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Rails versus motorcycle or how to cross train tracks correctly

Motorcyclists with no tram lines in their cities are by definition happier than others. Because they don’t have such annoying factors as metal sprinkles across the city. Such motorcyclists are even forgiven by the traffic police when they violate the rules for rebuilding in cities with tram tracks, because in their hometown there is practically no practice of rebuilding with tracks.

Why are tram and railroad crossings dangerous?

First, the rails are the unevenness of the road surface. Overhanging paths are a threat if you run into them tangentially, the front wheel hits the side and possibly twists the fork sideways, and behind it can knock the handlebars out of your hands, tilt the motorcycle, or simply contribute to the loss of balance.

Secondly, the metal of the rail is not just slippery, it is worse than ice! When hitting the rails, the rubber slips corny. Therefore, if you run over the rails, be prepared for what will lead you to the side, wheel drift, slippage … whatever, all options with loss of traction can happen in a split second!

Thirdly, at the level crossings, usually by rail, there are board ascents and descents to the level crossing itself. When you are driving through a level crossing, the boards are skewed due to the imbalance in the load from the oncoming car. And it would be fine, they just looked askance, but no, it happens that this or that board rises up under the weight of an oncoming car. It always happens unexpectedly, it is especially unpleasant when it is lifted under the wheel or into the wheel.

How to run over the rails correctly?

We have already mentioned the insidious boards that are capable of suddenly throwing a kick. Therefore, the first thing we will consider before moving is the boards. If possible, pay attention to whether they are loose, do the boards move under the wheels of the cars in front? Yes, the car has a different weight, but loose boards will be noticeable. After the car has passed, they will jump. Try to calculate your travel so that there are no heavy vehicles at the meeting. So you are calmer, and in the case of a torn off board, there will be no strong advantage.

Trajectory

Never drive tangentially to the train tracks! Never. Only at right angles, perpendicular, straight, no bends, maneuvers and side races. It will not work out unnoticed along the rails, but to fall effectively and noisily is always welcome. Since the rails are quite insidious unevenness for our apparatus, sensitive to changes in the balance, then the trajectory should be chosen wisely.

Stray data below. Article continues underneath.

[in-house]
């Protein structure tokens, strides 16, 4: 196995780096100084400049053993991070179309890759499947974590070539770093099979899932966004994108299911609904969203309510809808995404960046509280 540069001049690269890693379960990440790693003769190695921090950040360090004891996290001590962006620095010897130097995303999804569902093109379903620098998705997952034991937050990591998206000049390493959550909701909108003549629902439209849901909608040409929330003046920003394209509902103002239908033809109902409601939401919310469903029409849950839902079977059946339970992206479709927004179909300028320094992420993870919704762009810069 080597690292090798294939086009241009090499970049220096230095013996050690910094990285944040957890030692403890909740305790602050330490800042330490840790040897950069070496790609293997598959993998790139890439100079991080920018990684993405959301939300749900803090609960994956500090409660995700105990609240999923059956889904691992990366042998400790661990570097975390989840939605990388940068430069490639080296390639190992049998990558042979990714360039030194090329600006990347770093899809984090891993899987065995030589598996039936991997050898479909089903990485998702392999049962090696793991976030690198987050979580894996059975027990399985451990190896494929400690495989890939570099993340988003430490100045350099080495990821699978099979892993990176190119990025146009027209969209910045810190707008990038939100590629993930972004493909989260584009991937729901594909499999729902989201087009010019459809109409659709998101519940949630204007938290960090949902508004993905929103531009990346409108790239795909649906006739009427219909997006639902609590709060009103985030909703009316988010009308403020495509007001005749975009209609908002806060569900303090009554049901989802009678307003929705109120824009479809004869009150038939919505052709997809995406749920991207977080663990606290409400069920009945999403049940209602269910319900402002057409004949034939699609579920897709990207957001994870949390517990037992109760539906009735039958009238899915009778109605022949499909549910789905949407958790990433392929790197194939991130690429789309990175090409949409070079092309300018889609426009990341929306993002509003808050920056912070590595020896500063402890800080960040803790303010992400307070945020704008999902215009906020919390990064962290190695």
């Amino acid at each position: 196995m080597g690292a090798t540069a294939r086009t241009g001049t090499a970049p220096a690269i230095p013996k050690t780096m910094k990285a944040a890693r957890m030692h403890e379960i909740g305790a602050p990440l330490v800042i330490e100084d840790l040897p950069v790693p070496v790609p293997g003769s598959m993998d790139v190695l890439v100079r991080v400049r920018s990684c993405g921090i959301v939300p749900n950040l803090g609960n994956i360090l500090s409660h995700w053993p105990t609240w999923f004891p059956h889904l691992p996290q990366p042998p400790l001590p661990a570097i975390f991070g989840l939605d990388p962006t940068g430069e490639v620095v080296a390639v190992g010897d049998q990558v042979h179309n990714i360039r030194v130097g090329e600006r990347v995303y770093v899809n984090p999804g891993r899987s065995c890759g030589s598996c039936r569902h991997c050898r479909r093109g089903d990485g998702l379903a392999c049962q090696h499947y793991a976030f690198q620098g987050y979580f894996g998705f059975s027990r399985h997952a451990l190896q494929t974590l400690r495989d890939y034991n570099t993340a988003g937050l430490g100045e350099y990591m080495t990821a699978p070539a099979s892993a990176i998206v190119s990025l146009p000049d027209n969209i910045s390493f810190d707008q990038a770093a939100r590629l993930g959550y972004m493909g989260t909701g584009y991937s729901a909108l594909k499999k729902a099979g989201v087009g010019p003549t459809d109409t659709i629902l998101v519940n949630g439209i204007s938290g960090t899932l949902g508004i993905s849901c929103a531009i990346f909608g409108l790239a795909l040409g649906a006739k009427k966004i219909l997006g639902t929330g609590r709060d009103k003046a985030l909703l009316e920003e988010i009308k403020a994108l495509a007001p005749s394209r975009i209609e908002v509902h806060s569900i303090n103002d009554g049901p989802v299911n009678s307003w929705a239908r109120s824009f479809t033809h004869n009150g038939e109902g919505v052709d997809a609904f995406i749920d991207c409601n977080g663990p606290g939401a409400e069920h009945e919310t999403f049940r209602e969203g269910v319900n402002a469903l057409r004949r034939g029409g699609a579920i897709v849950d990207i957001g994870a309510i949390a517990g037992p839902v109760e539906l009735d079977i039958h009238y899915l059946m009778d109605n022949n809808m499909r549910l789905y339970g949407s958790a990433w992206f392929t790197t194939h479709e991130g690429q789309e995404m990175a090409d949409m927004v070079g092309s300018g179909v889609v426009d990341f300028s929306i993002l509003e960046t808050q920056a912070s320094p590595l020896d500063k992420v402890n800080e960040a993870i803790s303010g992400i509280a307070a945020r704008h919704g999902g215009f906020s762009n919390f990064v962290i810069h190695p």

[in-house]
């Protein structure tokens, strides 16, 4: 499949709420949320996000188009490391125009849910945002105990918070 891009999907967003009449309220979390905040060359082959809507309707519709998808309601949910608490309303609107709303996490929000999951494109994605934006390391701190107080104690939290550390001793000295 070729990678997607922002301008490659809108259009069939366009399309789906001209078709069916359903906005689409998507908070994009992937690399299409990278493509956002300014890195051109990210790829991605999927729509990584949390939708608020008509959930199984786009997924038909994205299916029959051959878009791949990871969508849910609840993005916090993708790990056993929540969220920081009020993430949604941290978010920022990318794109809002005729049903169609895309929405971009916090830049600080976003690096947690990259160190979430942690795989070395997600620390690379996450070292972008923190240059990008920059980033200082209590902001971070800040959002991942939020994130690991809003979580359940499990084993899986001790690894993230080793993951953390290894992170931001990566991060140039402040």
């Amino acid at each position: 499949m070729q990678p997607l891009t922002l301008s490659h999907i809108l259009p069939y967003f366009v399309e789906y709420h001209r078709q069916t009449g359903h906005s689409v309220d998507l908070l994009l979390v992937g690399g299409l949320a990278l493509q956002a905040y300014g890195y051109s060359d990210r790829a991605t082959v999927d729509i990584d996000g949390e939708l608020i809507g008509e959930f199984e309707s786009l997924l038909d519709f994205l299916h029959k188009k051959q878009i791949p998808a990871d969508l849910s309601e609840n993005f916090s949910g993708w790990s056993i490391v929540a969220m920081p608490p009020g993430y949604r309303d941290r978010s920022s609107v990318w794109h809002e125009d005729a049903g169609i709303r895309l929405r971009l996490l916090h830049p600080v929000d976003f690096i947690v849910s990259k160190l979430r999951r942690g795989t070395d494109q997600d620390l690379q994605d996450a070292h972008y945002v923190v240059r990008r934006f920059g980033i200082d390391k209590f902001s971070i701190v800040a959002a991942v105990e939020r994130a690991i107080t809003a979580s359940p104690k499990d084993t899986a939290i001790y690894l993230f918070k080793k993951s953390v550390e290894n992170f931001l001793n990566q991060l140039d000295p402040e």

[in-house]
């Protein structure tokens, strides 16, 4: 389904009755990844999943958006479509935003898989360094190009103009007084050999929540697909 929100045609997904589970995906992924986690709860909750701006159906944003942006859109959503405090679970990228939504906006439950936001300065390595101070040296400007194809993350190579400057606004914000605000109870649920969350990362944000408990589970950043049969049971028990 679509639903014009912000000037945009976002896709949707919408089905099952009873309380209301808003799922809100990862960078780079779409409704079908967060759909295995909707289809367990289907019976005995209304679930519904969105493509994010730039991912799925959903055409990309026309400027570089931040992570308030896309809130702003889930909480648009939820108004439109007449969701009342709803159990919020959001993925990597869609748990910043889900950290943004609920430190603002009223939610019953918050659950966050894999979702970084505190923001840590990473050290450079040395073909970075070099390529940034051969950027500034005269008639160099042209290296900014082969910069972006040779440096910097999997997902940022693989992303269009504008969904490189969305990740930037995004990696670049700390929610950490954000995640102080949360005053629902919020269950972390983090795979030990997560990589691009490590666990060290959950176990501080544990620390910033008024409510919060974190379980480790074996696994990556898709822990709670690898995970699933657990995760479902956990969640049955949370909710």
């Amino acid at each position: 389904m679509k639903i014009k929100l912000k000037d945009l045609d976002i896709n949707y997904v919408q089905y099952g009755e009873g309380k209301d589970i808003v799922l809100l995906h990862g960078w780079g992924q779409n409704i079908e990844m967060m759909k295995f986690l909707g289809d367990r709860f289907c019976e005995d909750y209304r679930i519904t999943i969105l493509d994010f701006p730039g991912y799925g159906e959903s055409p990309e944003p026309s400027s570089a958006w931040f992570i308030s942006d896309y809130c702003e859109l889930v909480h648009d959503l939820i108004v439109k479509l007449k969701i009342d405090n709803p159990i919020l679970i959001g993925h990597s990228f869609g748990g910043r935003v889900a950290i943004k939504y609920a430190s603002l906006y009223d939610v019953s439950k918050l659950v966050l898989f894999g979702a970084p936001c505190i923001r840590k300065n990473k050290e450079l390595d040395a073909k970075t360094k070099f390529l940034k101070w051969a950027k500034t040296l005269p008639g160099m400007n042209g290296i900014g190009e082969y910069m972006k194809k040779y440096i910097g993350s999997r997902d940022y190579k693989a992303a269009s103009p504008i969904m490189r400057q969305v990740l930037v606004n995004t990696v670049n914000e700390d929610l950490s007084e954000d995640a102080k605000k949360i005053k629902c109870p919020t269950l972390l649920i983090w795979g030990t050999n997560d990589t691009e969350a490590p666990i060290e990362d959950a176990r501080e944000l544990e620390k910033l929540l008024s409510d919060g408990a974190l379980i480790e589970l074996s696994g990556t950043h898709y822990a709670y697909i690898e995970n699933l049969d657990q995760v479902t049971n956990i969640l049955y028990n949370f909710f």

Clutch

Remember yes, we always move only at right angles. The second indisputable truth: at the time of the crossing, there should be only one wheel on the rails. The bottom line is that if you rebuild and at some point both wheels hit the rail, then there is no more clutch, as well as the hope of finding balance in this second and the motorcycle immediately falls flat. When you cross the rails, first with the front wheel, then with the rear, you still have at least one point of adhesion of the tire to the road. When you follow the rule of right-angle driving, you have to work out how to put both wheels on the rail at the same time. But if you are rearranging tangentially, such a situation may well happen.

Remember rail metal is damn slippery!

Speed

There are also naive first-seasons who believe that they will easily and simply jump over the rails with a swoop. No matter how it is! Remembering our own suspension, about how it is loaded and unloaded when accelerating. Ideally, of course, cross the railroad tracks at a moderate first gear speed and on your own feet, so as not to let the wheels slip and completely control the process. In this case, you can even twist the trigger a little so that the front wheel easily overcomes the obstacle, transferring the weight to the rear suspension, but not to explode with a dashing wheelie. Your task is to help the motorcycle cross the paths and not lose precious balance.

When you are not helping the bike with its feet, for example, just coasting, then try to balance with standing up on the footpegs. In other words: load the suspension wisely by unloading the front before it enters the rail. It is enough for you to stand up so that the front wheel slips through the rail more calmly, without tension, and when you are already leaving the crossing, you can lean a little on the steering wheel to relieve pressure on the rear.

Do not forget that your body actively balances the bike when passing any bumps in the road.

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